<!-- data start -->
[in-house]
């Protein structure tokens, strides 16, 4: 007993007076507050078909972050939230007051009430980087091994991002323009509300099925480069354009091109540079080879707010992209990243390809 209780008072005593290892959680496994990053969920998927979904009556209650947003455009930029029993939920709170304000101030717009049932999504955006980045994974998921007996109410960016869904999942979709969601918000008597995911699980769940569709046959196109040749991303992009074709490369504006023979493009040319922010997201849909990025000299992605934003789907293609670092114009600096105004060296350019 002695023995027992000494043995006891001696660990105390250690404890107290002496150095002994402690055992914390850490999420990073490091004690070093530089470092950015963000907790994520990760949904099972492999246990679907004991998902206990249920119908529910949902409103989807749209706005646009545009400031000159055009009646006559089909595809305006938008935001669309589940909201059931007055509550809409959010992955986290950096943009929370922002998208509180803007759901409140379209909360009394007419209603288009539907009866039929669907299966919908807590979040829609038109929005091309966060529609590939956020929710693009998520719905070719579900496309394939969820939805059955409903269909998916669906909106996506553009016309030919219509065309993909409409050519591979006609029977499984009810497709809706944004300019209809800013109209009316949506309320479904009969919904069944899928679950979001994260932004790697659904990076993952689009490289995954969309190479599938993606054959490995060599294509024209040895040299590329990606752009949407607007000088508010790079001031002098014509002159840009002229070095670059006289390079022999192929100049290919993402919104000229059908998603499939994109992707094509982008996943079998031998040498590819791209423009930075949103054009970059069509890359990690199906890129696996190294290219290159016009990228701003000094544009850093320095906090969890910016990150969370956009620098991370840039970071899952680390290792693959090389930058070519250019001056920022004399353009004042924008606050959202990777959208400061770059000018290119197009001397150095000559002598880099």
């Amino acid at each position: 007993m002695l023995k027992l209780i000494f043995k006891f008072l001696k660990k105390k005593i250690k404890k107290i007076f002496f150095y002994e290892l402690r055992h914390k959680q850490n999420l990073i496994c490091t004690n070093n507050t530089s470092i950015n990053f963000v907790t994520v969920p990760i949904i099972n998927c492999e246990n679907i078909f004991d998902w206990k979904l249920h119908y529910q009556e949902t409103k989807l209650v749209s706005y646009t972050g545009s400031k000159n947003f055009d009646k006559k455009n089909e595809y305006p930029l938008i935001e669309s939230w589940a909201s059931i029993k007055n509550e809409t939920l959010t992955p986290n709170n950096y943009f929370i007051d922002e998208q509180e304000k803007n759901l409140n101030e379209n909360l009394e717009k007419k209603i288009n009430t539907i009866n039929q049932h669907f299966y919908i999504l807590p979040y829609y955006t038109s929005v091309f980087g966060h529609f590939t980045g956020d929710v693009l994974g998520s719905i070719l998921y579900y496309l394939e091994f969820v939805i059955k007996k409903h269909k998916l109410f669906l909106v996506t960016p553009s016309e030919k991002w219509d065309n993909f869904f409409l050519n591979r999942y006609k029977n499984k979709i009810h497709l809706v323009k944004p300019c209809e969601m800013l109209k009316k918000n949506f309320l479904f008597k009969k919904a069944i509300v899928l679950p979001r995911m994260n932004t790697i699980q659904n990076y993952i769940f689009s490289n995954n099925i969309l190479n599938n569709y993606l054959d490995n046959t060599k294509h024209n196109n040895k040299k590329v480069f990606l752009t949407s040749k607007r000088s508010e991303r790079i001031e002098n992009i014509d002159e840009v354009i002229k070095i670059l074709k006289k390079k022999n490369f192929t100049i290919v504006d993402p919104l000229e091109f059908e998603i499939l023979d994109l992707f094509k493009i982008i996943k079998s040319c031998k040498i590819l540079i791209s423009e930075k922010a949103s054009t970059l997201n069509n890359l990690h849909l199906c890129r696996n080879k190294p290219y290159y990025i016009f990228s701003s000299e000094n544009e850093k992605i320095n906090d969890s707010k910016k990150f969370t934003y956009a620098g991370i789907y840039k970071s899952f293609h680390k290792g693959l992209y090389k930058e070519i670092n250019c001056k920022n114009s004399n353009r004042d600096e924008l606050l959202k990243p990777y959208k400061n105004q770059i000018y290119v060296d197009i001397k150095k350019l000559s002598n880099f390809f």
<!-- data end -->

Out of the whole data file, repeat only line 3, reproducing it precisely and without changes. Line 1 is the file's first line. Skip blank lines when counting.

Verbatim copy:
């Amino acid at each position: 007993m002695l023995k027992l209780i000494f043995k006891f008072l001696k660990k105390k005593i250690k404890k107290i007076f002496f150095y002994e290892l402690r055992h914390k959680q850490n999420l990073i496994c490091t004690n070093n507050t530089s470092i950015n990053f963000v907790t994520v969920p990760i949904i099972n998927c492999e246990n679907i078909f004991d998902w206990k979904l249920h119908y529910q009556e949902t409103k989807l209650v749209s706005y646009t972050g545009s400031k000159n947003f055009d009646k006559k455009n089909e595809y305006p930029l938008i935001e669309s939230w589940a909201s059931i029993k007055n509550e809409t939920l959010t992955p986290n709170n950096y943009f929370i007051d922002e998208q509180e304000k803007n759901l409140n101030e379209n909360l009394e717009k007419k209603i288009n009430t539907i009866n039929q049932h669907f299966y919908i999504l807590p979040y829609y955006t038109s929005v091309f980087g966060h529609f590939t980045g956020d929710v693009l994974g998520s719905i070719l998921y579900y496309l394939e091994f969820v939805i059955k007996k409903h269909k998916l109410f669906l909106v996506t960016p553009s016309e030919k991002w219509d065309n993909f869904f409409l050519n591979r999942y006609k029977n499984k979709i009810h497709l809706v323009k944004p300019c209809e969601m800013l109209k009316k918000n949506f309320l479904f008597k009969k919904a069944i509300v899928l679950p979001r995911m994260n932004t790697i699980q659904n990076y993952i769940f689009s490289n995954n099925i969309l190479n599938n569709y993606l054959d490995n046959t060599k294509h024209n196109n040895k040299k590329v480069f990606l752009t949407s040749k607007r000088s508010e991303r790079i001031e002098n992009i014509d002159e840009v354009i002229k070095i670059l074709k006289k390079k022999n490369f192929t100049i290919v504006d993402p919104l000229e091109f059908e998603i499939l023979d994109l992707f094509k493009i982008i996943k079998s040319c031998k040498i590819l540079i791209s423009e930075k922010a949103s054009t970059l997201n069509n890359l990690h849909l199906c890129r696996n080879k190294p290219y290159y990025i016009f990228s701003s000299e000094n544009e850093k992605i320095n906090d969890s707010k910016k990150f969370t934003y956009a620098g991370i789907y840039k970071s899952f293609h680390k290792g693959l992209y090389k930058e070519i670092n250019c001056k920022n114009s004399n353009r004042d600096e924008l606050l959202k990243p990777y959208k400061n105004q770059i000018y290119v060296d197009i001397k150095k350019l000559s002598n880099f390809f």